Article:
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posted by LaminatorX on Wednesday February 26 2014, @11:00PM   Printer-friendly
from the studies-show-poverty-causes-cancer dept.

Angry Jesus writes:

"The Chicago Police Department is mis-applying epidemiological science (the study of entire populations) to target individuals in a real-life version of Minority Report. They have decided that it is a good idea to put people on a secret list based on a Big Data analysis of their social networks. But don't worry, it isn't racist or abusive because, Science!"

 
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  • (Score: 0) by The Mighty Buzzard on Wednesday February 26 2014, @11:51PM

    by The Mighty Buzzard (18) Subscriber Badge <themightybuzzard@proton.me> on Wednesday February 26 2014, @11:51PM (#7643) Homepage Journal

    It doesn't appear that race is used as one of the inputs. That's not 100% proof that something is *not* racist,

    Yes, it is. That is the definition of racism. Dictionary FTW.

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  • (Score: 4, Insightful) by keplr on Thursday February 27 2014, @12:01AM

    by keplr (2104) on Thursday February 27 2014, @12:01AM (#7651) Journal

    You are technically correct, but only in a meaningless, facile way. It's possible to use other criteria as a proxy for creating a racist policy. For example, if I want to disenfranchise black people, I can look up census data on which neighborhoods in a city are poorest and vote Democrat, and then direct the most onerous and stifling voter suppression tactics there. That'll work just fine for such purposes. Yes, you'll catch a lot of people who aren't black too, and a lot of blacks won't be targeted, but when you only need statistical significance it's a perfectly useful tactic--and a racist one, despite never feeding race directly into the equation.

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    • (Score: 2, Interesting) by The Mighty Buzzard on Thursday February 27 2014, @12:11AM

      by The Mighty Buzzard (18) Subscriber Badge <themightybuzzard@proton.me> on Thursday February 27 2014, @12:11AM (#7657) Homepage Journal
      Yes, it is possible but there is a problem there. Someone looking at poor neighbourhoods with higher than mean crime rates and ordering more police patrols is not being racist unless they did it with the intention of arresting more black people. You cannot judge intentions reliably absent evidence, so you do not get to call racism unless you know that race was a component either directly or based on real evidence of the decision-maker's intentions. That he's a cop or white is not evidence.
      --
      My rights don't end where your fear begins.
      • (Score: 3, Insightful) by keplr on Thursday February 27 2014, @12:19AM

        by keplr (2104) on Thursday February 27 2014, @12:19AM (#7659) Journal

        Which tallies exactly with what I said in my original comment. I don't believe this system is racist, but the mere absence of race as data being fed into it is not positive proof that it is not.

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        • (Score: 1) by The Mighty Buzzard on Thursday February 27 2014, @12:36AM

          by The Mighty Buzzard (18) Subscriber Badge <themightybuzzard@proton.me> on Thursday February 27 2014, @12:36AM (#7667) Homepage Journal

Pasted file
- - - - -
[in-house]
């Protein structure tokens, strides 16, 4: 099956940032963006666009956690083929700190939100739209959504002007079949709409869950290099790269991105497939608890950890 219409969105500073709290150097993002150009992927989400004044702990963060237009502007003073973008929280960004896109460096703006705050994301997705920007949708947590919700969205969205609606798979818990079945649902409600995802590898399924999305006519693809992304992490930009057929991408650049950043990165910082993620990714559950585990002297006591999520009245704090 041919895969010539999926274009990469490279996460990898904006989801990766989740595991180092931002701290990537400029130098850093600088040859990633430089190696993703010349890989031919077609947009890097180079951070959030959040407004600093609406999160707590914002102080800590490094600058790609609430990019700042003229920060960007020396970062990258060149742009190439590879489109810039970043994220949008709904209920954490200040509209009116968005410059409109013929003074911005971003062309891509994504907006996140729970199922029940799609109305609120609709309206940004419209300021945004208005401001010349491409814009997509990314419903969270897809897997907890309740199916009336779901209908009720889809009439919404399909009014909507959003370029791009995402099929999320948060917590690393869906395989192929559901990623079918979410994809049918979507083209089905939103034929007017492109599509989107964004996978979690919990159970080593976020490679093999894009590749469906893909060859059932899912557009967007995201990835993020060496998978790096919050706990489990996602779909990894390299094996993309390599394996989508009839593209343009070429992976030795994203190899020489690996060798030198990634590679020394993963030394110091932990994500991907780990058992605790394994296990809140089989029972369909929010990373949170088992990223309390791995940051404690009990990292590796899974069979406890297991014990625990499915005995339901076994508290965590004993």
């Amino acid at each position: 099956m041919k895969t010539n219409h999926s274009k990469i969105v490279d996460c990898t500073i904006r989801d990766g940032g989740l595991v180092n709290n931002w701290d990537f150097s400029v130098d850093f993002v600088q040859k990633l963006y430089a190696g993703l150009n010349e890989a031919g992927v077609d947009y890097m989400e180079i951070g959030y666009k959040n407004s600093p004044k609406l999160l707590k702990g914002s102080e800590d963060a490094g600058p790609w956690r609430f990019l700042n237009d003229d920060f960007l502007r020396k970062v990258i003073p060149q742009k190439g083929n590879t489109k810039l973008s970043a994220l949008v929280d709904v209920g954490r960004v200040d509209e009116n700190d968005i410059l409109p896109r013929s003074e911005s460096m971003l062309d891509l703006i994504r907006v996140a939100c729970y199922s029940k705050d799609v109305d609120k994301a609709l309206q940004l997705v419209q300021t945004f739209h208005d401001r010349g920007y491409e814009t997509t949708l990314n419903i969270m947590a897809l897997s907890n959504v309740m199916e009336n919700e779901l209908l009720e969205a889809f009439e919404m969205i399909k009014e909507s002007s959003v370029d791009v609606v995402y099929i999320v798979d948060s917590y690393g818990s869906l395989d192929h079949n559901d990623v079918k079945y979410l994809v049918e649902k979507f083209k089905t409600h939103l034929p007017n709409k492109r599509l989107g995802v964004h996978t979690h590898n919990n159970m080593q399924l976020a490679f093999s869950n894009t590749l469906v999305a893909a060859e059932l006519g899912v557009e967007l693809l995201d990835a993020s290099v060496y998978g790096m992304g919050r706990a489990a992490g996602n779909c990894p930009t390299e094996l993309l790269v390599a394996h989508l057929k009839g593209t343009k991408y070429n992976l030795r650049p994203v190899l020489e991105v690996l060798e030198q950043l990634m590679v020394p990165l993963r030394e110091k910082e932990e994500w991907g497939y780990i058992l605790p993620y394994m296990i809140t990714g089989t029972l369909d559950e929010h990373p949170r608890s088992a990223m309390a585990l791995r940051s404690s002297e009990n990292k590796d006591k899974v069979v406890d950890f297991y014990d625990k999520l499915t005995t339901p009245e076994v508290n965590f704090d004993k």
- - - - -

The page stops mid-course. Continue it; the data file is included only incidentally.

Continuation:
Positive proof, no. Lacking any evidence to the contrary though, it should be assumed that it is not unless your name is Jackson or Sharpton and you make your living by exposing racism where it doesn't exist.
          --
          My rights don't end where your fear begins.
    • (Score: 5, Insightful) by Angry Jesus on Thursday February 27 2014, @12:28AM

      by Angry Jesus (182) on Thursday February 27 2014, @12:28AM (#7663)

      It's possible to use other criteria as a proxy for creating a racist policy. For example, if I want to disenfranchise black people, I can look up census data on which neighborhoods in a city are poorest and vote Democrat, and then direct the most onerous and stifling voter suppression tactics there.

      It doesn't even have to be deliberate. In fact, I don't think it is useful to assume deliberate racism in the creation of these lists. The way modern racism frequently works (at least in the US where there is major social stigma associated with being racist) is that subconscious biases come into play. Practically no one says, "black people are criminals" but they do say things like "people who live in bad neighborhoods are criminals" and "if you live in a bad neighborhood that's your choice" because they've never lived in a bad neighborhood themselves.

      I think that racism in modern america is more a case of ignorance about the lives of others than it is about deliberately punitive actions. Not to trivialize it, but it is sort of an "accidental racism."

      • (Score: 1) by The Mighty Buzzard on Thursday February 27 2014, @12:51AM

        by The Mighty Buzzard (18) Subscriber Badge <themightybuzzard@proton.me> on Thursday February 27 2014, @12:51AM (#7684) Homepage Journal
        Yes, it absolutely does have to be deliberate. If no human or mechanical mind has discriminated based on race, there is no racism. Period.
        --
        My rights don't end where your fear begins.
        • (Score: 3, Insightful) by Angry Jesus on Thursday February 27 2014, @01:03AM

          by Angry Jesus (182) on Thursday February 27 2014, @01:03AM (#7689)

          Yes, it absolutely does have to be deliberate. If no human or mechanical mind has discriminated based on race, there is no racism. Period.

          "In its majestic equality, the law forbids rich and poor alike to sleep under bridges, beg in the streets, and steal loaves of bread." -- Anatole France